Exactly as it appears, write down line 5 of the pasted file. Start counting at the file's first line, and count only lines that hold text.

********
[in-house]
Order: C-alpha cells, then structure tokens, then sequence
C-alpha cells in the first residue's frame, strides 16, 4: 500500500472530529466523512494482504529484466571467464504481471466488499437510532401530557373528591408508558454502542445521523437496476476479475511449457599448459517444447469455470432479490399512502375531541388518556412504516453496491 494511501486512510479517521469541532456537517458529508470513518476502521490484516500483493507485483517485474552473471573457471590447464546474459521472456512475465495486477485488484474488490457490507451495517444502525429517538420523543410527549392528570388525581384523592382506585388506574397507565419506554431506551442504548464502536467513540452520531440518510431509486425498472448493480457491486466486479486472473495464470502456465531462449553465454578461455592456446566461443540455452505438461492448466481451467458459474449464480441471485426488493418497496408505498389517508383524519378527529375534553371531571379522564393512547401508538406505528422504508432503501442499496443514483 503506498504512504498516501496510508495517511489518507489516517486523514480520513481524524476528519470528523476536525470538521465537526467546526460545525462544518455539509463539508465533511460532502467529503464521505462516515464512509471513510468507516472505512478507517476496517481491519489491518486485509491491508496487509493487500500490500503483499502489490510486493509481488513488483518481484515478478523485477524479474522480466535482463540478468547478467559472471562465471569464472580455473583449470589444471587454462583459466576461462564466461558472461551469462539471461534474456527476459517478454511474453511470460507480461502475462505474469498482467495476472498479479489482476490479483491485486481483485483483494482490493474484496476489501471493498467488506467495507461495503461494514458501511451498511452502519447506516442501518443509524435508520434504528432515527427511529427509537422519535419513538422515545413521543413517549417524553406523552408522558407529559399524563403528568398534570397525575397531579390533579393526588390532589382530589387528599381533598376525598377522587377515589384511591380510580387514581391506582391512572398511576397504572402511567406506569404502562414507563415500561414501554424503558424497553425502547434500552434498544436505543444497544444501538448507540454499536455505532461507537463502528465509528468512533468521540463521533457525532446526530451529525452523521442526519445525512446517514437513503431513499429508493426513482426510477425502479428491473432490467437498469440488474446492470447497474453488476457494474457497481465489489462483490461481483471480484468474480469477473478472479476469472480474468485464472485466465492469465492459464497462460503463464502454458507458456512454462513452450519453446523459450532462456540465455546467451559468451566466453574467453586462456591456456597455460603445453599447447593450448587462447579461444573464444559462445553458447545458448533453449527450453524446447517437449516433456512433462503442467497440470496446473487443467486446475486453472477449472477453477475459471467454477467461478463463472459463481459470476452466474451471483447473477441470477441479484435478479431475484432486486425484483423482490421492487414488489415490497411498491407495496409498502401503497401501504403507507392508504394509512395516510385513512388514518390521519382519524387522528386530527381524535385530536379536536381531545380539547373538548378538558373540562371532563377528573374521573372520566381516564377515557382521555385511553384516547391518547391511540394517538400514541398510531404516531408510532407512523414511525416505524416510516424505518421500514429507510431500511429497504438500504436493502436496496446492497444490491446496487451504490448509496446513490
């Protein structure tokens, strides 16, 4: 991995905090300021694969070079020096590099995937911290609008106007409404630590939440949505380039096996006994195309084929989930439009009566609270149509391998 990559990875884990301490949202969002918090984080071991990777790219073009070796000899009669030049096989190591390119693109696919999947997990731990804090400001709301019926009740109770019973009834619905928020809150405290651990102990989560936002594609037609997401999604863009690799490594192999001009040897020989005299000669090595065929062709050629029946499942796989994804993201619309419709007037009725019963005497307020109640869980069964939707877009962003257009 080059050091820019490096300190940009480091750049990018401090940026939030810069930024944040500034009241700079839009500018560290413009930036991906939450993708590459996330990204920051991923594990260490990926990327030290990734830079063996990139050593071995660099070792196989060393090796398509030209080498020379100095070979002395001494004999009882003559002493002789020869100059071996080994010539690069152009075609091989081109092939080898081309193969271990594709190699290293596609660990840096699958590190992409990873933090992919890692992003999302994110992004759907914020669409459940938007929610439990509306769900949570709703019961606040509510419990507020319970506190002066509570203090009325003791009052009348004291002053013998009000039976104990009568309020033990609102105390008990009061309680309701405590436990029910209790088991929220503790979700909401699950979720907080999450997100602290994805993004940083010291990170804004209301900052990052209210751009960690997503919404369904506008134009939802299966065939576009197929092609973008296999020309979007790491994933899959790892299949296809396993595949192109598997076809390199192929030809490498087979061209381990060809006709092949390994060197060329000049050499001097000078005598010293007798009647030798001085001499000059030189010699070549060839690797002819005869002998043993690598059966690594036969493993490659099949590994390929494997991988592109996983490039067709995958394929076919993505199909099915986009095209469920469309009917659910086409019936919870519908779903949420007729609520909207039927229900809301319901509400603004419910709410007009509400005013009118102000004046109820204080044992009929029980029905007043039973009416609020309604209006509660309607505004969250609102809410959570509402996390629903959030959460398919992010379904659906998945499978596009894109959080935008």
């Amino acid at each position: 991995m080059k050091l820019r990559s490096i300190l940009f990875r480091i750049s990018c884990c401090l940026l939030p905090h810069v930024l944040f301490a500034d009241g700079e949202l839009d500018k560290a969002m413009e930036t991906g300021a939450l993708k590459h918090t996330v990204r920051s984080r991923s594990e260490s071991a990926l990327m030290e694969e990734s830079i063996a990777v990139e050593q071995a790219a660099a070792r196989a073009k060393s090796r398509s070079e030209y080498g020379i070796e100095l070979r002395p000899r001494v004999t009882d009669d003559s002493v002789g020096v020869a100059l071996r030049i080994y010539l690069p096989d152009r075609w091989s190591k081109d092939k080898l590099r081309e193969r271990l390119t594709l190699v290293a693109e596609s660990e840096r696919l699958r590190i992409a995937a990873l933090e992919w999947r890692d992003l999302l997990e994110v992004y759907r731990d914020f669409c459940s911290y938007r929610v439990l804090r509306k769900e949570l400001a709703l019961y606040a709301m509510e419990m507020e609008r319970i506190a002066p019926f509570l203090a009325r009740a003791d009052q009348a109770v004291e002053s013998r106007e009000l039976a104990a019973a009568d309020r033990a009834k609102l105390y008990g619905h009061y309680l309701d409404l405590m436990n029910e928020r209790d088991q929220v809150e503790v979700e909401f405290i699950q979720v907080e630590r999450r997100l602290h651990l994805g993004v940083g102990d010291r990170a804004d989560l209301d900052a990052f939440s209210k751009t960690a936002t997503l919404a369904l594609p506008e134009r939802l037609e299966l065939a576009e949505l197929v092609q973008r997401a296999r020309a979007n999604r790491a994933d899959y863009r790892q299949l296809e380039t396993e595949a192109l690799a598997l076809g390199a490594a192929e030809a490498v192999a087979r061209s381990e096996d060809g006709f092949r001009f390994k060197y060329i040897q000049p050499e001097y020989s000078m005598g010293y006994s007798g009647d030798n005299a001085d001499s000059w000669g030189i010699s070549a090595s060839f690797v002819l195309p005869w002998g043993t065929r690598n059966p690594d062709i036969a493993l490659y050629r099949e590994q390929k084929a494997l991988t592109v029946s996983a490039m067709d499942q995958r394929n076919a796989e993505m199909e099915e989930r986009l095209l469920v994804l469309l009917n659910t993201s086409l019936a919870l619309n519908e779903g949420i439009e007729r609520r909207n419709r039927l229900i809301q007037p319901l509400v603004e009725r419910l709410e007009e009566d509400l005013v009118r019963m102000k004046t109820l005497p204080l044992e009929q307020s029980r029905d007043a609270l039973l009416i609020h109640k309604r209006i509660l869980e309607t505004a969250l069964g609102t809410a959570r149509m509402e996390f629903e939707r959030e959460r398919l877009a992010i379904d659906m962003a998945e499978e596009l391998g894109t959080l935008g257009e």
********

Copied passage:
């Amino acid at each position: 991995m080059k050091l820019r990559s490096i300190l940009f990875r480091i750049s990018c884990c401090l940026l939030p905090h810069v930024l944040f301490a500034d009241g700079e949202l839009d500018k560290a969002m413009e930036t991906g300021a939450l993708k590459h918090t996330v990204r920051s984080r991923s594990e260490s071991a990926l990327m030290e694969e990734s830079i063996a990777v990139e050593q071995a790219a660099a070792r196989a073009k060393s090796r398509s070079e030209y080498g020379i070796e100095l070979r002395p000899r001494v004999t009882d009669d003559s002493v002789g020096v020869a100059l071996r030049i080994y010539l690069p096989d152009r075609w091989s190591k081109d092939k080898l590099r081309e193969r271990l390119t594709l190699v290293a693109e596609s660990e840096r696919l699958r590190i992409a995937a990873l933090e992919w999947r890692d992003l999302l997990e994110v992004y759907r731990d914020f669409c459940s911290y938007r929610v439990l804090r509306k769900e949570l400001a709703l019961y606040a709301m509510e419990m507020e609008r319970i506190a002066p019926f509570l203090a009325r009740a003791d009052q009348a109770v004291e002053s013998r106007e009000l039976a104990a019973a009568d309020r033990a009834k609102l105390y008990g619905h009061y309680l309701d409404l405590m436990n029910e928020r209790d088991q929220v809150e503790v979700e909401f405290i699950q979720v907080e630590r999450r997100l602290h651990l994805g993004v940083g102990d010291r990170a804004d989560l209301d900052a990052f939440s209210k751009t960690a936002t997503l919404a369904l594609p506008e134009r939802l037609e299966l065939a576009e949505l197929v092609q973008r997401a296999r020309a979007n999604r790491a994933d899959y863009r790892q299949l296809e380039t396993e595949a192109l690799a598997l076809g390199a490594a192929e030809a490498v192999a087979r061209s381990e096996d060809g006709f092949r001009f390994k060197y060329i040897q000049p050499e001097y020989s000078m005598g010293y006994s007798g009647d030798n005299a001085d001499s000059w000669g030189i010699s070549a090595s060839f690797v002819l195309p005869w002998g043993t065929r690598n059966p690594d062709i036969a493993l490659y050629r099949e590994q390929k084929a494997l991988t592109v029946s996983a490039m067709d499942q995958r394929n076919a796989e993505m199909e099915e989930r986009l095209l469920v994804l469309l009917n659910t993201s086409l019936a919870l619309n519908e779903g949420i439009e007729r609520r909207n419709r039927l229900i809301q007037p319901l509400v603004e009725r419910l709410e007009e009566d509400l005013v009118r019963m102000k004046t109820l005497p204080l044992e009929q307020s029980r029905d007043a609270l039973l009416i609020h109640k309604r209006i509660l869980e309607t505004a969250l069964g609102t809410a959570r149509m509402e996390f629903e939707r959030e959460r398919l877009a992010i379904d659906m962003a998945e499978e596009l391998g894109t959080l935008g257009e």